Gillerman, who describes herself as a “stylistic chameleon,” turned for her gestural vocabulary to television--a source she says has had at least as much effect on her choreography as her dance studies.

“A lot of what I do uses cliches and idioms, things a lot of people know about from our history and from our TV,” she says. “TV really gives me a sense of what everybody everywhere is thinking about. If I’m reacting to that, that’s part of how I’m reacting to a broader scope than just the art world.”

No dilettante flirtation with pop culture here. Instead there’s fascination and careful study, often to the point where traditional dance values become subsumed to pop theatricalization.


Yet, at nearly the other end of the pop spectrum is 24-year-old choreographer and dancer Frey Faust. Faust’s twistingly complex, abstract solo dancing may remind audiences of everything from Broadway to Baryshnikov with bits of Bowie, Astaire and Liza Minnelli thrown in for good measure.

In “Alone” he dances to a jazz/rock score, layering phrase upon phrase of different movement styles with all the grace of a mime (which Faust began his career as) or a contact improviser.

“I don’t really consider what I do to be pop,” he says, noting that his career began by dancing with his sister and “Gypsy queen” mother at Renaissance fairs throughout California. “But the tradition of pop dancing is essential to what I do.”

“It’s the stylistic elements of what I’m doing that have a wide popular range. People have seen them before; they can appreciate funk, jazz and break-dance, and what I’ve done is to absorb those styles and techniques as a vehicle for the content of the piece--about solitude. Since my intention is to reach people, on being reached they have a response. It’s a universal experience I’m after.”


But Faust also warns that aligning oneself with the culture of pop can be a very dangerous business. “When I think of pop,” he says, “I think of the mediocre culture designed for money-making purposes. I align myself with humanity as a whole and if that leads me to a popular audience, so be it. But my intent is to keep blowing the style wide open so as to remove any possibility of affectation.”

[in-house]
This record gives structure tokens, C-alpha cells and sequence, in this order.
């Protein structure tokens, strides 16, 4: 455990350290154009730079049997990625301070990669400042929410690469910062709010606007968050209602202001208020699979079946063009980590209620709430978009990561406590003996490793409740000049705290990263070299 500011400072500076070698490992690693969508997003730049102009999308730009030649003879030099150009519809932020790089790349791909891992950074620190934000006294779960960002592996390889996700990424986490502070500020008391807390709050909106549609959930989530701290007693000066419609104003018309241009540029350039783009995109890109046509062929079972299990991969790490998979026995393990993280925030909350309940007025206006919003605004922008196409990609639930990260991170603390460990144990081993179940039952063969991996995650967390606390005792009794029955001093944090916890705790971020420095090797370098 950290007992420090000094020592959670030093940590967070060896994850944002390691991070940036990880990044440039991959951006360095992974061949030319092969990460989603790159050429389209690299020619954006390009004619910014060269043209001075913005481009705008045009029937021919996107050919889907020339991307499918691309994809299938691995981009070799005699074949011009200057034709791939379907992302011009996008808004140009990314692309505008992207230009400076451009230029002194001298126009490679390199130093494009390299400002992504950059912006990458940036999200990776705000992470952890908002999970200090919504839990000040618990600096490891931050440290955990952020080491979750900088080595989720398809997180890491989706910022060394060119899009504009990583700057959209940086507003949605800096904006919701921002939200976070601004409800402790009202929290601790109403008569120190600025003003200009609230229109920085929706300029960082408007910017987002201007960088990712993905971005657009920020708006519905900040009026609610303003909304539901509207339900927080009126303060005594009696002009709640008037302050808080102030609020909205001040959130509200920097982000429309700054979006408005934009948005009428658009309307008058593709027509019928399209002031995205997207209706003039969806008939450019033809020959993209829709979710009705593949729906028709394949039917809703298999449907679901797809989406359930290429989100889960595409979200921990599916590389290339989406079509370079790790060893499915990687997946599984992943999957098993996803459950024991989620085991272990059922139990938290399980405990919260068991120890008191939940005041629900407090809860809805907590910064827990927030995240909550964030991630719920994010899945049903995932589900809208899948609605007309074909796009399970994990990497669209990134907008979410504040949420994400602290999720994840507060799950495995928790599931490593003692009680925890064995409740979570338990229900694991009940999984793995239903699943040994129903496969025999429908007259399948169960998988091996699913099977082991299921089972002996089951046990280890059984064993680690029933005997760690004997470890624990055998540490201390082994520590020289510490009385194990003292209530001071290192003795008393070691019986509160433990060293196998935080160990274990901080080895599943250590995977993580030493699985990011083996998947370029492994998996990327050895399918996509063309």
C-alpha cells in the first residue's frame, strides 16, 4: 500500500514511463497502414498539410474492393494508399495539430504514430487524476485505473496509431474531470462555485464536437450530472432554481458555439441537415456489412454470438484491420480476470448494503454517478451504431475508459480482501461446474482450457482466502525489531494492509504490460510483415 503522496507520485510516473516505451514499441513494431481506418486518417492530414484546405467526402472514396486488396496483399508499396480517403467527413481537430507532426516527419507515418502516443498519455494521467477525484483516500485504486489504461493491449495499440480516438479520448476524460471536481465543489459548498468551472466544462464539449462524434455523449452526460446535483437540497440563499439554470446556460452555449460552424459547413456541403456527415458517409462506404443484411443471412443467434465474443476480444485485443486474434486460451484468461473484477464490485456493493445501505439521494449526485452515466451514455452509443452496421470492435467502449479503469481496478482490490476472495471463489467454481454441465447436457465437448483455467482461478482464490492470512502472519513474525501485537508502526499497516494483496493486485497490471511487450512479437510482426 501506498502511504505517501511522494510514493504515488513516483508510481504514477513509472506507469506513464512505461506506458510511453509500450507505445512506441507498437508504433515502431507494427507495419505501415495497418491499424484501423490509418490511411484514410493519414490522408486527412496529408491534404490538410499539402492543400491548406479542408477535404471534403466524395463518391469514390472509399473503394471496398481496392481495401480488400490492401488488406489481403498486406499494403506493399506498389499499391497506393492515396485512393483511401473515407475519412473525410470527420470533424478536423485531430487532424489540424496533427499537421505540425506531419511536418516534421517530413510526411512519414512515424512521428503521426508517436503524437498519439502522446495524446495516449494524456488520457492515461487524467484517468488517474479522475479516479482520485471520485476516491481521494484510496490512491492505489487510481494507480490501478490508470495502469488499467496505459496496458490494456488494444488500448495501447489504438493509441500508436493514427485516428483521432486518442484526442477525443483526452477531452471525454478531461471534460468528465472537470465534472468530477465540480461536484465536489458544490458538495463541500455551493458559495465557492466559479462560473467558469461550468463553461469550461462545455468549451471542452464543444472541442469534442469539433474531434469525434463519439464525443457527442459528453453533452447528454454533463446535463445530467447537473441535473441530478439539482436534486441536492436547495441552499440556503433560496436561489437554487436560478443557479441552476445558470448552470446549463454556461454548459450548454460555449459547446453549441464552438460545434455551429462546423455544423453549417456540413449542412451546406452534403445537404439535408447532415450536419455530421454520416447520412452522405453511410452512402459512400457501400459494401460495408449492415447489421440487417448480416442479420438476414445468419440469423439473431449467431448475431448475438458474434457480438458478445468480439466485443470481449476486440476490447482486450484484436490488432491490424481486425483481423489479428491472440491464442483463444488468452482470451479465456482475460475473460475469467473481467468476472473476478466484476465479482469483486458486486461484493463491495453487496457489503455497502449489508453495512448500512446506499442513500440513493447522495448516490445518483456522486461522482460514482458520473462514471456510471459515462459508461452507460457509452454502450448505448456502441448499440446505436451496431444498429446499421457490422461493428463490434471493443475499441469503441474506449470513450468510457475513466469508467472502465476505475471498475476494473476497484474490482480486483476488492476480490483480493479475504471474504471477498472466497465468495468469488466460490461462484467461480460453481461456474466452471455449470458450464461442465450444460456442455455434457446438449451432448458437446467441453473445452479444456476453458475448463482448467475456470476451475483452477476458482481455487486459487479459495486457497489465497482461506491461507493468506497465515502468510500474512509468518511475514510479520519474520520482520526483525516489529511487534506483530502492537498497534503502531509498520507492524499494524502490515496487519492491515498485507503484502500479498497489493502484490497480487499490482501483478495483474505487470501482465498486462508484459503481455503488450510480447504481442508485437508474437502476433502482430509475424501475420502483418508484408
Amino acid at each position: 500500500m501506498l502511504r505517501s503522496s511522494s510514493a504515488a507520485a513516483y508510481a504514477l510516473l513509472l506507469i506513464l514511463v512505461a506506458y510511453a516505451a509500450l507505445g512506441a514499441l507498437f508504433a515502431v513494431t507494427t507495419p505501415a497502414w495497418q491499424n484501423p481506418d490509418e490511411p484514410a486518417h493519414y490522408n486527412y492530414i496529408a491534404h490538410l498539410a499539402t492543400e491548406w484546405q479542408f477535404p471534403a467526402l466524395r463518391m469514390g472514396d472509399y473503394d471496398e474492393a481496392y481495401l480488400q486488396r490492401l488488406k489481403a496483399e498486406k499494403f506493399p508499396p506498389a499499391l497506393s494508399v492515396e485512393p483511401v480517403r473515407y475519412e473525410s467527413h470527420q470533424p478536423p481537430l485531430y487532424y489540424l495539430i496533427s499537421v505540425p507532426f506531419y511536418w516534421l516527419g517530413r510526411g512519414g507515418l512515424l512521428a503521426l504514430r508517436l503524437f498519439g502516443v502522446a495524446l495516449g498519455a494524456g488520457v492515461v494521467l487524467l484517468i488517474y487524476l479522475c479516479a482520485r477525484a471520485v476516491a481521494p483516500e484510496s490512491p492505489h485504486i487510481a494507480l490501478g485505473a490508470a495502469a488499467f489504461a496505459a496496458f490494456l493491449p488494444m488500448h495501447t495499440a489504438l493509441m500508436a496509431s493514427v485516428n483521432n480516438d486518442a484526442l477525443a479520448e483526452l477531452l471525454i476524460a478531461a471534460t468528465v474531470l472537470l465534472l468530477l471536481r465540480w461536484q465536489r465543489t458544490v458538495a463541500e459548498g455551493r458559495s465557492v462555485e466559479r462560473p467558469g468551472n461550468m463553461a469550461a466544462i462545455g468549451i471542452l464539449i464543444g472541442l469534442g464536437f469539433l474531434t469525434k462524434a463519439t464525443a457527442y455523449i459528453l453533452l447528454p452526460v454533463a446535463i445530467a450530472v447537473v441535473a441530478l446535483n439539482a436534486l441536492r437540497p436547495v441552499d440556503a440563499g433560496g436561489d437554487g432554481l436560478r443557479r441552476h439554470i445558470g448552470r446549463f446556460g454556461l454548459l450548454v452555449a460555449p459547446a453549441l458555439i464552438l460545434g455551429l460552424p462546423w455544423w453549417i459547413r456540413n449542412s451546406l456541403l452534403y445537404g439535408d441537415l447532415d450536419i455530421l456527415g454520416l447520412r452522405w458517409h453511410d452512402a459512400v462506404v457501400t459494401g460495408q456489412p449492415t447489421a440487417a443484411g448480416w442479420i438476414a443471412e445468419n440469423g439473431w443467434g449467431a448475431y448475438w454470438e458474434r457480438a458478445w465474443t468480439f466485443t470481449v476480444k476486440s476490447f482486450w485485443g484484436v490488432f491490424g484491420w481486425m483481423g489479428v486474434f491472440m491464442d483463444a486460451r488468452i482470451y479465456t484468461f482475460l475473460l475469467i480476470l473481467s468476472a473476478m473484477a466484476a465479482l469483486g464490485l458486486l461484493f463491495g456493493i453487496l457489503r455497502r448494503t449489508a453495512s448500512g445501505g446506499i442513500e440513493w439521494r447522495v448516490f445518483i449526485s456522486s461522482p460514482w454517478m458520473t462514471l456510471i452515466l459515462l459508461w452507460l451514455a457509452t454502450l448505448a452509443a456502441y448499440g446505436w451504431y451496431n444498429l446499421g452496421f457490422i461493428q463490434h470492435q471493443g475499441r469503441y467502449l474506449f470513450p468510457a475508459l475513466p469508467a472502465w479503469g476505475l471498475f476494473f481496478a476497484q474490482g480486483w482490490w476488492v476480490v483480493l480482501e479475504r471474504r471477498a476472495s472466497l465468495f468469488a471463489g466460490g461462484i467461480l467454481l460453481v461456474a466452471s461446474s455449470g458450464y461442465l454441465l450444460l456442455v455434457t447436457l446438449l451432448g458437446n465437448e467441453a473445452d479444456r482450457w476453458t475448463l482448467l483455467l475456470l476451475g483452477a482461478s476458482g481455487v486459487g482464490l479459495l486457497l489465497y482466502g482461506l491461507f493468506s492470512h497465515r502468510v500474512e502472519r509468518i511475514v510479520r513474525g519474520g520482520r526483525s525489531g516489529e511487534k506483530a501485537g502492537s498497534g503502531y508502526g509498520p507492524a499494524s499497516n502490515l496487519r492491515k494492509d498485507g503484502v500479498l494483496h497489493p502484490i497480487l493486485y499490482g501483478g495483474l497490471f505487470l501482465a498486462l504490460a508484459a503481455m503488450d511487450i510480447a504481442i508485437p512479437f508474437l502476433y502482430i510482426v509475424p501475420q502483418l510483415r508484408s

Gillerman agrees with this assessment. “I think we all add dimensionality to pop images and ideas from different media,” she says. “The problem with pop culture is that it’s very repetitive and very limited, so if you take one of the ideas that has been repeated and is very obvious and then you add more humanness to it than reduced images usually have, you can make it real again.”

“It’s just like in soap operas,” she adds. “People say the same things to each other every day in every show for years. But they’re really dealing with things that have a lot of emotional weight. And if there’s a really good actor, he or she can take that very simple emotional thing and give it meaning.”

“In a certain way, that’s how I approach these popular ideas: I try to say something, but to say it in a way so that it does have meaning. It’s just that paradoxically, it’s been reduced to a universal language.”